Conflict processes are determined both by the larger geopolitical context and the domestic political structure. Yet current studies tend to examine either international or domestic factors, neglecting their interaction. This article undertakes an analysis of the Tamil conflict in Sri Lanka in order to examine domestic-international intersections. In countries where civil war coexists with stable, democratic institutions, conflict management becomes a complex process of balancing competing demands within the government. Under such conditions, noncoercive intervention, such as mediation, can play a more constructive role than military action. The argument of this paper marks a shift from the existing literature which tends to focus on conflicts in failed, anarchic states where coercive intervention becomes necessary.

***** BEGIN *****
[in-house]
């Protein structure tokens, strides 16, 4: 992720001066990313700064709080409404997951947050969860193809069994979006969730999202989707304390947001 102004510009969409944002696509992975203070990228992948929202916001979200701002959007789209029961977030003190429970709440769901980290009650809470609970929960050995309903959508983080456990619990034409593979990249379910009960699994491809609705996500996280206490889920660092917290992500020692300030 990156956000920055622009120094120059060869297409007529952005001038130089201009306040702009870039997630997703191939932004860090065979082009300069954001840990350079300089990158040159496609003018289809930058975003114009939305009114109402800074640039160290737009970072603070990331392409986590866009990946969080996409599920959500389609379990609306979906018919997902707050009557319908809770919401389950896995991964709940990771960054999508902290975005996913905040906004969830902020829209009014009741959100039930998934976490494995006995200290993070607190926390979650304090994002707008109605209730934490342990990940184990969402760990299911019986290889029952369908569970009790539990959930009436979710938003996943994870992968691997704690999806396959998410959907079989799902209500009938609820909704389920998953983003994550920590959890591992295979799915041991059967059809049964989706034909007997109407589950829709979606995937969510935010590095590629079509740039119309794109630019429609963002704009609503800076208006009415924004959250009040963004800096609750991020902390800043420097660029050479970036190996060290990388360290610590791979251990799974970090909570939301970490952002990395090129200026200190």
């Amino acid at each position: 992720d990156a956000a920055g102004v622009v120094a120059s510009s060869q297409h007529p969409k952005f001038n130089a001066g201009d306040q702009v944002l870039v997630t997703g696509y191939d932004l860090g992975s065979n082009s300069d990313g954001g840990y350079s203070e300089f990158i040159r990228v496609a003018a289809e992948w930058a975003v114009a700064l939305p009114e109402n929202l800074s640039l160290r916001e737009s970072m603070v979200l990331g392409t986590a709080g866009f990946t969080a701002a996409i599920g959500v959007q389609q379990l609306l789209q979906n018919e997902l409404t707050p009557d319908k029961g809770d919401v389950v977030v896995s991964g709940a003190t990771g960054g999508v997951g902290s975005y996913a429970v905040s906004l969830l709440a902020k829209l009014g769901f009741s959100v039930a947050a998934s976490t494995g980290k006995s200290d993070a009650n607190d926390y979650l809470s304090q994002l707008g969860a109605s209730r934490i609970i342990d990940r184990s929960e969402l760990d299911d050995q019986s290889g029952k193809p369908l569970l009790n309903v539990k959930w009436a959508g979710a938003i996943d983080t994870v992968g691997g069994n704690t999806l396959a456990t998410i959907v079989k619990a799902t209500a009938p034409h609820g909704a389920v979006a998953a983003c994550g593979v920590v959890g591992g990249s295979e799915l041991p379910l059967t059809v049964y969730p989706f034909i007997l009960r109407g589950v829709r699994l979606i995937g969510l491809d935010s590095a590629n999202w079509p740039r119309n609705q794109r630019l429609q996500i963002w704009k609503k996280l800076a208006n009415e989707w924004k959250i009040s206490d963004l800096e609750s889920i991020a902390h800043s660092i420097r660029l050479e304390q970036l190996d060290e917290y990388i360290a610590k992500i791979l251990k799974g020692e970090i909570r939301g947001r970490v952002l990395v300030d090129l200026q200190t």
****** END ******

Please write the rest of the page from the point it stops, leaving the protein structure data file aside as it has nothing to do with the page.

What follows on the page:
Biswas, Bidisha. 2006. "The Challenges of Conflict Management: A Case Study of Sri Lanka." Civil Wars (January): 46-65. http://www.tandfonline.com/doi/abs/10.1080/13698240600886057#preview